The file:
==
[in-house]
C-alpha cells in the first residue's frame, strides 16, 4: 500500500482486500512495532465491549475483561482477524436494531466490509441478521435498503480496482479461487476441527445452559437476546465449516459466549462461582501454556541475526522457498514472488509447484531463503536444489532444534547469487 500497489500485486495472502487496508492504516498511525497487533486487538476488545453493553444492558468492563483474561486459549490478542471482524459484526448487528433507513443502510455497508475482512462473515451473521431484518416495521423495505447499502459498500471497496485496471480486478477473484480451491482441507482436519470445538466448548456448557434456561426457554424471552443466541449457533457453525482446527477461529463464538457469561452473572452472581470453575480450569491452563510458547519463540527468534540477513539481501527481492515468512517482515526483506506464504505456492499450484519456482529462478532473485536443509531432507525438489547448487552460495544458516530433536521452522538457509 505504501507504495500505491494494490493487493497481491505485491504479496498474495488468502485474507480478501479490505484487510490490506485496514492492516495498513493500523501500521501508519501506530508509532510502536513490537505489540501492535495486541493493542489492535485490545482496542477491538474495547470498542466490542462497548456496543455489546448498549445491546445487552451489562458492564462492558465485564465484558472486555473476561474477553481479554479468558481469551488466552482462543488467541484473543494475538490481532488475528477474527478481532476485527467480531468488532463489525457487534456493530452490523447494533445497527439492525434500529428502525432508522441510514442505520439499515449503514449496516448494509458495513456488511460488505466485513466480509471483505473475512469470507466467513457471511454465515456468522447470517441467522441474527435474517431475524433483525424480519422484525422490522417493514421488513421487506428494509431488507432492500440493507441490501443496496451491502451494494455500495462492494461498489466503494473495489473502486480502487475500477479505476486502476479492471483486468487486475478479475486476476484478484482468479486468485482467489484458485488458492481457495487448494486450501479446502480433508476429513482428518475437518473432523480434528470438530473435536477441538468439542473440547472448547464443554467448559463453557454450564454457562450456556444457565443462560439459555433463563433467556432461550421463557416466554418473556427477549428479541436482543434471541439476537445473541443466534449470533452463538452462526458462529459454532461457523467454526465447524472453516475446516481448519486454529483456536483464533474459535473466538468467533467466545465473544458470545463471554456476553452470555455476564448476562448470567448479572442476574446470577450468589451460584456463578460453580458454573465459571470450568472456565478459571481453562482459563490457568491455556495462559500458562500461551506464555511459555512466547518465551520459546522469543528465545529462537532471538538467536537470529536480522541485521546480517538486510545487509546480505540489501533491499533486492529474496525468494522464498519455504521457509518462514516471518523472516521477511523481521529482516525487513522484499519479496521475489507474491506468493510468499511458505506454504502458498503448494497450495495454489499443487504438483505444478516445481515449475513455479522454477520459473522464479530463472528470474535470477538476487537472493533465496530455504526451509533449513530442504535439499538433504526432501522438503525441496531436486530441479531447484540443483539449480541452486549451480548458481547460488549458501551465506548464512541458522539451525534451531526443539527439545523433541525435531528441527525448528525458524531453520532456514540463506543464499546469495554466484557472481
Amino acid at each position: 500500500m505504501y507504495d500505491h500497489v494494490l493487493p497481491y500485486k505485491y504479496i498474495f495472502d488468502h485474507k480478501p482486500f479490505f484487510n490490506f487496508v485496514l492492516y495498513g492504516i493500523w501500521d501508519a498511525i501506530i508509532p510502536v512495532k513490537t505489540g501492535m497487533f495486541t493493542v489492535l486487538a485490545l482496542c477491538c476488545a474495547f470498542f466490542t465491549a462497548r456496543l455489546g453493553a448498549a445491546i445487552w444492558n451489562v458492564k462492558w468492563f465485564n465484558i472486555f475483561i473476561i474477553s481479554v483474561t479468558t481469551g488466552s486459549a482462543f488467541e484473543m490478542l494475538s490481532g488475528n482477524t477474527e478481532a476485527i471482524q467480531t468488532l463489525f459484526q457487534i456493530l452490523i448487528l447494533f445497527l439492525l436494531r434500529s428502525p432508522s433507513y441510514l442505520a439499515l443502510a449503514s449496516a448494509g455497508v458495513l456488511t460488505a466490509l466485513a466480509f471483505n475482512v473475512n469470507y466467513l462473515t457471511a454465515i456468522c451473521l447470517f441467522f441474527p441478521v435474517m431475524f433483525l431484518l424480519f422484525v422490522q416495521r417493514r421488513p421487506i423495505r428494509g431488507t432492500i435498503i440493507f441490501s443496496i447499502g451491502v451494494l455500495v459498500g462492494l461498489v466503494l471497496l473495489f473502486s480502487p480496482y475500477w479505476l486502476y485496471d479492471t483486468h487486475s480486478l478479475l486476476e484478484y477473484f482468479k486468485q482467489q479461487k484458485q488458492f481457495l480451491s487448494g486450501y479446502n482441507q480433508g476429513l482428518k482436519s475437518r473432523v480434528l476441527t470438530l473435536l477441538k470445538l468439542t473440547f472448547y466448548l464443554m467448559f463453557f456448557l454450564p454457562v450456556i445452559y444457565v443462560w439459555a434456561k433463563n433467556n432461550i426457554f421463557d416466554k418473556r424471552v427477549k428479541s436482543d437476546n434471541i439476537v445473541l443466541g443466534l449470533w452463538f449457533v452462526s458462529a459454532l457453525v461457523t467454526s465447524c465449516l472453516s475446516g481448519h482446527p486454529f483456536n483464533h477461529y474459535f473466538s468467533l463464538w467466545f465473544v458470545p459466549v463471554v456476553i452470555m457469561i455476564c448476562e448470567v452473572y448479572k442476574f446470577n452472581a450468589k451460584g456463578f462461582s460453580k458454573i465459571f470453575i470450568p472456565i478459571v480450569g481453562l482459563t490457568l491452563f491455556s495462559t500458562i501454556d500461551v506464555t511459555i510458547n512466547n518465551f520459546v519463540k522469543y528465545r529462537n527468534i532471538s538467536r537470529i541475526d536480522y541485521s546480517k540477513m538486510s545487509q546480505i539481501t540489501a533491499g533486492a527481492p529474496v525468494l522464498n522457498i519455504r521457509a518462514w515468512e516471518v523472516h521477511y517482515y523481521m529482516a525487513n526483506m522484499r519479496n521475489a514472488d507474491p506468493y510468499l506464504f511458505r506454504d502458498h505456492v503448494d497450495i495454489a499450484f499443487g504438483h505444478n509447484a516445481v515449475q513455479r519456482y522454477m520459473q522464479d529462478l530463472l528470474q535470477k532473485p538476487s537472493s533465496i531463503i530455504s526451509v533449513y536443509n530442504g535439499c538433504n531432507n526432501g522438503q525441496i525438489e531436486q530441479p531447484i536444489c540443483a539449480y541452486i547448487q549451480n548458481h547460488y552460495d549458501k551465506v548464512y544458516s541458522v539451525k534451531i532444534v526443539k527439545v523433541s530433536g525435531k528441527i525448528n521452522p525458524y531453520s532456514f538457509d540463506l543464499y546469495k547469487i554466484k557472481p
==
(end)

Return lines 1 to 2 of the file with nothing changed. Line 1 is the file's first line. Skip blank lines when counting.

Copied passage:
[in-house]
C-alpha cells in the first residue's frame, strides 16, 4: 500500500482486500512495532465491549475483561482477524436494531466490509441478521435498503480496482479461487476441527445452559437476546465449516459466549462461582501454556541475526522457498514472488509447484531463503536444489532444534547469487 500497489500485486495472502487496508492504516498511525497487533486487538476488545453493553444492558468492563483474561486459549490478542471482524459484526448487528433507513443502510455497508475482512462473515451473521431484518416495521423495505447499502459498500471497496485496471480486478477473484480451491482441507482436519470445538466448548456448557434456561426457554424471552443466541449457533457453525482446527477461529463464538457469561452473572452472581470453575480450569491452563510458547519463540527468534540477513539481501527481492515468512517482515526483506506464504505456492499450484519456482529462478532473485536443509531432507525438489547448487552460495544458516530433536521452522538457509 505504501507504495500505491494494490493487493497481491505485491504479496498474495488468502485474507480478501479490505484487510490490506485496514492492516495498513493500523501500521501508519501506530508509532510502536513490537505489540501492535495486541493493542489492535485490545482496542477491538474495547470498542466490542462497548456496543455489546448498549445491546445487552451489562458492564462492558465485564465484558472486555473476561474477553481479554479468558481469551488466552482462543488467541484473543494475538490481532488475528477474527478481532476485527467480531468488532463489525457487534456493530452490523447494533445497527439492525434500529428502525432508522441510514442505520439499515449503514449496516448494509458495513456488511460488505466485513466480509471483505473475512469470507466467513457471511454465515456468522447470517441467522441474527435474517431475524433483525424480519422484525422490522417493514421488513421487506428494509431488507432492500440493507441490501443496496451491502451494494455500495462492494461498489466503494473495489473502486480502487475500477479505476486502476479492471483486468487486475478479475486476476484478484482468479486468485482467489484458485488458492481457495487448494486450501479446502480433508476429513482428518475437518473432523480434528470438530473435536477441538468439542473440547472448547464443554467448559463453557454450564454457562450456556444457565443462560439459555433463563433467556432461550421463557416466554418473556427477549428479541436482543434471541439476537445473541443466534449470533452463538452462526458462529459454532461457523467454526465447524472453516475446516481448519486454529483456536483464533474459535473466538468467533467466545465473544458470545463471554456476553452470555455476564448476562448470567448479572442476574446470577450468589451460584456463578460453580458454573465459571470450568472456565478459571481453562482459563490457568491455556495462559500458562500461551506464555511459555512466547518465551520459546522469543528465545529462537532471538538467536537470529536480522541485521546480517538486510545487509546480505540489501533491499533486492529474496525468494522464498519455504521457509518462514516471518523472516521477511523481521529482516525487513522484499519479496521475489507474491506468493510468499511458505506454504502458498503448494497450495495454489499443487504438483505444478516445481515449475513455479522454477520459473522464479530463472528470474535470477538476487537472493533465496530455504526451509533449513530442504535439499538433504526432501522438503525441496531436486530441479531447484540443483539449480541452486549451480548458481547460488549458501551465506548464512541458522539451525534451531526443539527439545523433541525435531528441527525448528525458524531453520532456514540463506543464499546469495554466484557472481